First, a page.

In my case that means one chart for the tester, one for the frontend developer, and one for the developers (five).

  3. +1 on the paired programming - or at least some closer working as in this situation there's effectively 2 teams and they need to work as one. This should be raised at the retrospective to find ways forward.

    For the sprint in progress, if not pushing for paired programming then I would be looking for the back end devs to get involved where ever they can to help the front end devs out. Maybe by getting involved with more testing or whatever it takes to help make the sprint a success.

  4. The reason this happens is generally because the back-end guys do a bad job with the UI and the UI guys have to compensate for them :-)

    There's no true answer, but by process of elimination:

    1) If they have tasks that they can work on that will add value to the current UI, then yes. But it's likely their new stuff needs new UI layers too, so in this case they should wait. But, they might use some of their free time to do some spikes on tricky things coming up soon.

    There might be things they can do on the back end to remove work for the front-end developers. Often things sound easier to do on the front end when they should be back-end, but those things add up.

    2) Maybe a little, but if they've already done their testing I wouldn't dedicate a lot more time.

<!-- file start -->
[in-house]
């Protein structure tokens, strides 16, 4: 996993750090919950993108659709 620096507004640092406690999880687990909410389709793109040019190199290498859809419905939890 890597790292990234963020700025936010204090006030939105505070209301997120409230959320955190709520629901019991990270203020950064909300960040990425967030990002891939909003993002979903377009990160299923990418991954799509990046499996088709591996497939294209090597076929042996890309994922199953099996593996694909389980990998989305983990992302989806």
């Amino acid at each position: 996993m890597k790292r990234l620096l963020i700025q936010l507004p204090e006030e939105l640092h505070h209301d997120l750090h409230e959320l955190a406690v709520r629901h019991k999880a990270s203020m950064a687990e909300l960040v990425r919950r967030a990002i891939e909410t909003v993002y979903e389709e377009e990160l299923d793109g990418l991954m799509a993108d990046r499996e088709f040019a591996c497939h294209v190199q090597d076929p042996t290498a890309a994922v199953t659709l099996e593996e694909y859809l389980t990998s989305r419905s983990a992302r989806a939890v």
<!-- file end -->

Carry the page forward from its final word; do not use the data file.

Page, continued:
3) Possible, as the back end guys could perhaps look at making the bridge between them better (nicer API's, helping with proxy access and client-side domain models, etc.)

    Giving them UI-specific tasks, if they really have no interest, probably doesn't add much value (and probably adds more overhead, as someone has to teach them their way around the system).

    4) It depends how cohesive they are. A back end guy pairing with a front end guy while she codes front end code probably doesn't add much value, unless the back end guy is genuinely interested.

    They also might not have a lot of context around how the UI is put together. There's risk that their questions could slow down the UI guy. It might add value, but if the UI team is only a few days late, it's probably a net loss of productivity. Then again, it might be a good opportunity to use as a training exercise to get the back end guys across the UI design.